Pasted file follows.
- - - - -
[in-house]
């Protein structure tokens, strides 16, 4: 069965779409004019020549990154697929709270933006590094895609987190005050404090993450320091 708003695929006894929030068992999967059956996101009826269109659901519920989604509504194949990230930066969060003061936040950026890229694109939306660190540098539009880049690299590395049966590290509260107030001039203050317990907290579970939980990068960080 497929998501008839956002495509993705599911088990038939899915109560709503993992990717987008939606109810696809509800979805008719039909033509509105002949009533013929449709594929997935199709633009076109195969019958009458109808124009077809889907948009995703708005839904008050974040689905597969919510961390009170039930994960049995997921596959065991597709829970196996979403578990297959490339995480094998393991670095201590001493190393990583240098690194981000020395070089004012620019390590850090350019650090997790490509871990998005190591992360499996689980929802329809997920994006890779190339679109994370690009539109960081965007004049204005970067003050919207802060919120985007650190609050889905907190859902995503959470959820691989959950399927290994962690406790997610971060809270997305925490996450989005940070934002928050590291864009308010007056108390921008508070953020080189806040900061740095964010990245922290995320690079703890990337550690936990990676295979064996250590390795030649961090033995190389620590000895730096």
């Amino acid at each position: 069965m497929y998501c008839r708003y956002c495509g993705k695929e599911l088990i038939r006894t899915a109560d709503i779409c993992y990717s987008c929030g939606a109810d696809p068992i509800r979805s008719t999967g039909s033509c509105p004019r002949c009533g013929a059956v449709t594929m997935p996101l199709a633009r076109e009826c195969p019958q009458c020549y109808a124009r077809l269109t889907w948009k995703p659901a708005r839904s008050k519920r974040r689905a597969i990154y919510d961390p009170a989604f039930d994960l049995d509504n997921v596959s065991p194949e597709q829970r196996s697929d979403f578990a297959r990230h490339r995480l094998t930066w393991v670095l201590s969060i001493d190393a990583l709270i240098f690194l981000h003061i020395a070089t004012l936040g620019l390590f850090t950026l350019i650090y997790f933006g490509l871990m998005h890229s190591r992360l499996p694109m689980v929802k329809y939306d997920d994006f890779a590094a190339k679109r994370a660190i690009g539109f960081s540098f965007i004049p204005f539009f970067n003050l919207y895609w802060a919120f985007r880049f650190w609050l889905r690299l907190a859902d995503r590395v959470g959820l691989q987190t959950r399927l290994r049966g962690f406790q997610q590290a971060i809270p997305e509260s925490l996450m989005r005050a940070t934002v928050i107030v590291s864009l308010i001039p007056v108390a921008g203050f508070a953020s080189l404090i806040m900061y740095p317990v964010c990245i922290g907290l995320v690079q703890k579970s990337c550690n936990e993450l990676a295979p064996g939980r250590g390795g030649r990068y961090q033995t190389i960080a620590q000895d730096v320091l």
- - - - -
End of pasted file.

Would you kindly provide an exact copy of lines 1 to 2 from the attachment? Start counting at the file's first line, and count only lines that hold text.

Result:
[in-house]
């Protein structure tokens, strides 16, 4: 069965779409004019020549990154697929709270933006590094895609987190005050404090993450320091 708003695929006894929030068992999967059956996101009826269109659901519920989604509504194949990230930066969060003061936040950026890229694109939306660190540098539009880049690299590395049966590290509260107030001039203050317990907290579970939980990068960080 497929998501008839956002495509993705599911088990038939899915109560709503993992990717987008939606109810696809509800979805008719039909033509509105002949009533013929449709594929997935199709633009076109195969019958009458109808124009077809889907948009995703708005839904008050974040689905597969919510961390009170039930994960049995997921596959065991597709829970196996979403578990297959490339995480094998393991670095201590001493190393990583240098690194981000020395070089004012620019390590850090350019650090997790490509871990998005190591992360499996689980929802329809997920994006890779190339679109994370690009539109960081965007004049204005970067003050919207802060919120985007650190609050889905907190859902995503959470959820691989959950399927290994962690406790997610971060809270997305925490996450989005940070934002928050590291864009308010007056108390921008508070953020080189806040900061740095964010990245922290995320690079703890990337550690936990990676295979064996250590390795030649961090033995190389620590000895730096």